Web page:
Our findings concerning the prognostic value of EZH2 in RCC, are in contrast to a recent study of 119 clear cell carcinoma patients, who reported that high tumor EZH2 levels indicate less aggressive tumor phenotypes with a favorable prognosis, as assessed by real-time RT-PCR . We do not know whether this discrepancy is related to the different detection method for EZH2 expression. Our results are in line with studies in several other tumor forms, including malignant melanoma and cancers of the breast, prostate, endometrium, stomach, and liver, where increased EZH2 expression has been linked to more aggressive tumor behaviour and poor prognosis [7, 9, 17, 36, 37]. EZH2 expression showed significant prognostic impact in melanoma, prostate, and endometrial carcinoma in univariate survival analyses, but revealed independent multivariate prognostic importance only in carcinoma of the endometrium and prostate . In breast cancer, high EZH2 expression was a strong independent predictive parameter of outcome, providing a better information about CSS than other independent prognostic features . Thus, EZH2 may be an interesting novel prognostic marker for a large panel of different cancer types.
RCCs exhibited significantly higher EZH2 expression levels than histologically normal kidney, indicating that an increase in EZH2 expression is acquired during RCC tumorigenesis. Increased EZH2 expression in tumorous versus corresponding normal tissue has been also reported for other cancers as well, including malignant melanoma, prostate carcinoma, breast cancer and hepatocellular carcinoma [7, 9, 17, 37]. However, it should be noted that infiltrating lymphocytes and, sporadically, proximal and distal tubule epithelial cells stained positive for EZH2 in normal renal tissue. This indicates that detectable EZH2 expression is not stringently restricted to tumor cells. In line, EZH2 expression could be detected in the proliferating parabasal cell layer in normal cervical epithelium  and in proliferating cells of normal mammary gland tissue . Interestingly, the latter study raised the possibility that EZH2 is expressed in mammary stem cells, in line with studies indicating a dual role of the PcG proteins in self-renewal of stem cells and oncogenesis [39, 40].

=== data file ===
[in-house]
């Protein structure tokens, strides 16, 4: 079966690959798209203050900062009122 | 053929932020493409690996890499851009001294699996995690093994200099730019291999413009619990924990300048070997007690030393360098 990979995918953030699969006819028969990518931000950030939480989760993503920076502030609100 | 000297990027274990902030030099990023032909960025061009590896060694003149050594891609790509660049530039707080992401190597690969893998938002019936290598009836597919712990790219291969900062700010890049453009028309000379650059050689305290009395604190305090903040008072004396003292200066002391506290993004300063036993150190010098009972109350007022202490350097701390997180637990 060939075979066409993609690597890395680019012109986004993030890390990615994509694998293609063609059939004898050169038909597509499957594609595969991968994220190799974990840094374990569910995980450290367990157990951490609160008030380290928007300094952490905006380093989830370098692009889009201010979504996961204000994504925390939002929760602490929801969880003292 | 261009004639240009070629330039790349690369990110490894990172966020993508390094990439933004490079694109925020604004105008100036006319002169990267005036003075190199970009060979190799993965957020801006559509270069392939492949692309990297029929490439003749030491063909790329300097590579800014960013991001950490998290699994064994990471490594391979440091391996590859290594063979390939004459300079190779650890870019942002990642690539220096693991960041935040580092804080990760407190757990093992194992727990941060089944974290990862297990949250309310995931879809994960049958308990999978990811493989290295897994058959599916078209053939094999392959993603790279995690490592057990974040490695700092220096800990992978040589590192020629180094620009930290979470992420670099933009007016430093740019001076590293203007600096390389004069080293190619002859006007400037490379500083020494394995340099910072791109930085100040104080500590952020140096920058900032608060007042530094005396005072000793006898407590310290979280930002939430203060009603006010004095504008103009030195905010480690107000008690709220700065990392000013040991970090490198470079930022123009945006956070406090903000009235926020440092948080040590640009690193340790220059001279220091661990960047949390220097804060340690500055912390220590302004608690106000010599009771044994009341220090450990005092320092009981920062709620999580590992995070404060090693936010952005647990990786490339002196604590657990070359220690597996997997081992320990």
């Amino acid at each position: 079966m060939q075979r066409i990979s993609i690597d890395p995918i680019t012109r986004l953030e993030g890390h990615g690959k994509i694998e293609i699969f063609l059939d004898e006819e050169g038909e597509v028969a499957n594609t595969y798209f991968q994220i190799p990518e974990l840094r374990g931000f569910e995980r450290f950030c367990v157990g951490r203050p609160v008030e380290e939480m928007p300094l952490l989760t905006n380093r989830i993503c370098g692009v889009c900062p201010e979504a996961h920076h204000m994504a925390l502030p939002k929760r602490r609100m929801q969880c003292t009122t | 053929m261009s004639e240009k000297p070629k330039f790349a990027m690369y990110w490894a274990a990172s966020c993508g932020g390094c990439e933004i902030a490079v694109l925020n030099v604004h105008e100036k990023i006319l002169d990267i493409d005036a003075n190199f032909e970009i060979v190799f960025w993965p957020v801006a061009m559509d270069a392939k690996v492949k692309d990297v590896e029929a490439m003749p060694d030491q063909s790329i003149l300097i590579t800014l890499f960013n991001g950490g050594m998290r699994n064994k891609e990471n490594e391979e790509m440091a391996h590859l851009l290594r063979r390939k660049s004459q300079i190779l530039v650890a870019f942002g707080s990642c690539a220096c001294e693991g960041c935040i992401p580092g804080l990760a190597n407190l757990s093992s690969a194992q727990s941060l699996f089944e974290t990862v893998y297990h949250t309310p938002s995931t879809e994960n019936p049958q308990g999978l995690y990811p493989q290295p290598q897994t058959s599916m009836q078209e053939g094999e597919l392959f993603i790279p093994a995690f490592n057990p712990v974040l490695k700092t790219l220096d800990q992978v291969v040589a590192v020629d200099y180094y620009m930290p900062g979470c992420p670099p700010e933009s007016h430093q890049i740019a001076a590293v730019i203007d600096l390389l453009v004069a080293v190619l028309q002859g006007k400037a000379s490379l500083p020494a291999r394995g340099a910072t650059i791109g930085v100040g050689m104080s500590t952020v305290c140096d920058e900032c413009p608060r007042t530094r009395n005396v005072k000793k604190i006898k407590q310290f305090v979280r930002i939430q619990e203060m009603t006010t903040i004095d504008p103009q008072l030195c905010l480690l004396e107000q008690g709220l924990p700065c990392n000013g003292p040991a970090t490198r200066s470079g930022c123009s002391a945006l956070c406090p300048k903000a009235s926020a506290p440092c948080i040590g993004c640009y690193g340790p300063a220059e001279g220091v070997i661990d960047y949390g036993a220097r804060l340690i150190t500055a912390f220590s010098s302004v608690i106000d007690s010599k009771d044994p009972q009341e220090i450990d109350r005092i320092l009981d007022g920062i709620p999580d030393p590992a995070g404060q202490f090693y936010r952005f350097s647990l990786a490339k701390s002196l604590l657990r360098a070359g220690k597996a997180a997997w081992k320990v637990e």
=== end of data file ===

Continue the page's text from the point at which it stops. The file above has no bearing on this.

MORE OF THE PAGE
Apart form serving as a novel prognostic marker in RCC, EZH2 expression may also have therapeutic and diagnostic implications. Mechanistically, EZH2 is likely to contribute to the growth of RCC cells, since silencing of EZH2 expression exerts profound anti-proliferative effects in RCC lines . These findings indicate that EZH2 may represent a novel therapeutic target for RCC treatment in that specific EZH2 inhibitors should repress tumor growth. Under diagnostic aspects, it is noteworthy that upregulation of EZH2 expression can be detected very early in breast cancer development, even before atypic cells are histologically evident [15, 16]. Thus, the determination of EZH2 expression may be an important new tool to identify patients at risk for developing breast cancer [15, 16]. In view of the substantial portion of RCCs expressing EZH2, it will be interesting to investigate in future studies whether EZH2 expression is an early event in RCC development and may also have diagnostic potential for RCC detection.